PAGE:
Colorado Looks to Tighten Vaccine Exemptions

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Colorado Looks to Tighten Vaccine Exemptions

Colorado legislators are considering making it a little more difficult for parents to opt their children out of vaccinations required to attend public school.

 

Current Colorado law does not mandate that children be vaccinated in order to attend school. Children who have medical conditions can opt out of vaccines, and parents who have religious or personal objections to vaccines can also refuse vaccination for their children. In order to do so, they must file forms that attest to this.


The legislative proposal being considered would standardize these forms and tighten the requirements for exemption. They would also improve data collection on exemption rates. Legislators defeated a similar bill last year.

 

Sponsors of the legislation say this is necessary to ensure that as many children as possible are vaccinated. They argue that vaccinations are a vital way to protect public health. Opponents, however, say that mandatory vaccination is government overreach. Parents, they contend, should be free to decide whether or not to give their children vaccinations.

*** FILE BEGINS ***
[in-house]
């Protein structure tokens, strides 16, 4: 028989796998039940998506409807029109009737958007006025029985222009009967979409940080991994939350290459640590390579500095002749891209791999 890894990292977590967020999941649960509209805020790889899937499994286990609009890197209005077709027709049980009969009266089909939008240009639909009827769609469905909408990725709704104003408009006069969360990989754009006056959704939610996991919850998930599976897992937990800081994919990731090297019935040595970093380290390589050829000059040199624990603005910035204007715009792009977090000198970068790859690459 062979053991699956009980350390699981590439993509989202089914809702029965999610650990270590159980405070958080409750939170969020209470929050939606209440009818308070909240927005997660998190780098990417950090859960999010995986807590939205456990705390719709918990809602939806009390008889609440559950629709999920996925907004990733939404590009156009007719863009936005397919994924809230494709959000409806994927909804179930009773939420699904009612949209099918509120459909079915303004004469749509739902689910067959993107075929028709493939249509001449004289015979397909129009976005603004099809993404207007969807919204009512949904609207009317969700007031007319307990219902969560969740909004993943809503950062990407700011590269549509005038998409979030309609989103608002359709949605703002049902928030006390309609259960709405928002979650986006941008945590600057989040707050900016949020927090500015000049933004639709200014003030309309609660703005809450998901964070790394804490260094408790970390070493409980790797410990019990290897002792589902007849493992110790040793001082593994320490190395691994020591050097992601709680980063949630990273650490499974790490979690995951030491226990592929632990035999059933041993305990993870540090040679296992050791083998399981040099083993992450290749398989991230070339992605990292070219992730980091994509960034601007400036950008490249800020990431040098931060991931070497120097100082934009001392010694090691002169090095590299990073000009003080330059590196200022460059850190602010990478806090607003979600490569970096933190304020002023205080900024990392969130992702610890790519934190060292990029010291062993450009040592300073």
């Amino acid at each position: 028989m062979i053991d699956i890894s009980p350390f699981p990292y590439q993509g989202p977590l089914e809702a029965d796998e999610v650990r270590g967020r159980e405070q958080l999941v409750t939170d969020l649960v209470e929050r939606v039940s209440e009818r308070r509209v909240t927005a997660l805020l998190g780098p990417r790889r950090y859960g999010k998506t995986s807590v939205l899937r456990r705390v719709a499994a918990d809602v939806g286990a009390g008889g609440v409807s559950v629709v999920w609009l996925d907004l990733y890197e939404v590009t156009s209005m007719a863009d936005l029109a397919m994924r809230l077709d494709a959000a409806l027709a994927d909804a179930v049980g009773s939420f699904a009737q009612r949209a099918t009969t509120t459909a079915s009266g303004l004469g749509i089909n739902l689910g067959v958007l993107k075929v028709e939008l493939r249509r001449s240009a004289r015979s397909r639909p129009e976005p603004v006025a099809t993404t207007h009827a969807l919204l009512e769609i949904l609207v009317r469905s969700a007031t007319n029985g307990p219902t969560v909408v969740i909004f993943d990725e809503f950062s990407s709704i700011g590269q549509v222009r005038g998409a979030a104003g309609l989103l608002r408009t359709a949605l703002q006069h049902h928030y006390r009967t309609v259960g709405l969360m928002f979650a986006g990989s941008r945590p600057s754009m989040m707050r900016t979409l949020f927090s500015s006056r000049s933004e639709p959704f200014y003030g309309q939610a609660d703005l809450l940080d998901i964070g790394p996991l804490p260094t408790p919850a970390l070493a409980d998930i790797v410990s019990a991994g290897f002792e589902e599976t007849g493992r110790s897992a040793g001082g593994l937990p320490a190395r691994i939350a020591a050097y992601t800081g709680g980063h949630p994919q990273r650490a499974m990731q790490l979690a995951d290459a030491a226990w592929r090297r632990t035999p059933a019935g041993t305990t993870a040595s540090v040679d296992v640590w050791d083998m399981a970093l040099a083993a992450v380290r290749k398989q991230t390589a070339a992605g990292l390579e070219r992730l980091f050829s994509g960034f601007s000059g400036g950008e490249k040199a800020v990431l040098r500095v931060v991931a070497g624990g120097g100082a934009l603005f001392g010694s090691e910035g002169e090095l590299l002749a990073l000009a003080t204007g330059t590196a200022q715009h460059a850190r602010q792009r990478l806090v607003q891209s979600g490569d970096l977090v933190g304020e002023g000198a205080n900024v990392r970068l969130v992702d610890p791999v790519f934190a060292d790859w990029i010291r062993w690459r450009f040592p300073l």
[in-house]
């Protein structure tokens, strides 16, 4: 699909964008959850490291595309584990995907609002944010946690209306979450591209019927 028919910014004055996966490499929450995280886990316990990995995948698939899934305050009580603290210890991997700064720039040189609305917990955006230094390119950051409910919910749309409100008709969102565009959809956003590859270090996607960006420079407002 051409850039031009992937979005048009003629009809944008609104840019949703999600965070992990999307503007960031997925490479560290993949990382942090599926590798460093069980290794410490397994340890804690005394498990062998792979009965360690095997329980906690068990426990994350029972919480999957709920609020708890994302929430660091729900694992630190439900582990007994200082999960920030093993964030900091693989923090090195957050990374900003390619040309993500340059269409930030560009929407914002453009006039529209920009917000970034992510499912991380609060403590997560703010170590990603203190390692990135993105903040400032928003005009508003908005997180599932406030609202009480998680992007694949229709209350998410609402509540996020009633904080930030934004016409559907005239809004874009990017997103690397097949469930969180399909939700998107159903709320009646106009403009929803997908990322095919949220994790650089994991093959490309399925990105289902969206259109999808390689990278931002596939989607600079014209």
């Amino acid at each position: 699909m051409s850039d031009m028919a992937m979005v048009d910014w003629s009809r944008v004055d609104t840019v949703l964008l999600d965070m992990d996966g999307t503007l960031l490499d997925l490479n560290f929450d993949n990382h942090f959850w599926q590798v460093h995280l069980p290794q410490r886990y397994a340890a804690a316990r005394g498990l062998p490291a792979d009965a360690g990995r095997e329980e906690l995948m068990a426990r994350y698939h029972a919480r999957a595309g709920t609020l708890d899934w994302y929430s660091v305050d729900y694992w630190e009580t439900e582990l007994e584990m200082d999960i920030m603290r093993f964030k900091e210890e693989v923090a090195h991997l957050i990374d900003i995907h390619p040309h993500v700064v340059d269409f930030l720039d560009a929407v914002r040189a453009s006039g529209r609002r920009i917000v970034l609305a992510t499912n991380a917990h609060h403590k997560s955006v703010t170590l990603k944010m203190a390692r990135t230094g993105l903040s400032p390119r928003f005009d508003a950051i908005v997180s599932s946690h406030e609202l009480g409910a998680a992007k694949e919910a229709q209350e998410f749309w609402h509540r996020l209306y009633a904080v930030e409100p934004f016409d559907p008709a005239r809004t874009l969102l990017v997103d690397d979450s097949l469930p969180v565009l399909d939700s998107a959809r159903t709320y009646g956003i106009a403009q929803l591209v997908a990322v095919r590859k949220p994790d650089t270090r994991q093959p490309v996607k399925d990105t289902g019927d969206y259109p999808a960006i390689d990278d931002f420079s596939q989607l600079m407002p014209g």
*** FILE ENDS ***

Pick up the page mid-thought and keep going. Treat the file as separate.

Another Colorado legislator has introduced a bill that would require health care providers to give parents information about what he terms “vaccine injuries” and would prevent the state and local governments from taking adverse actions against parents who refuse to vaccinate their children.


Do you think that government should make it more difficult for parents to opt out of vaccinating their children who attend public school?

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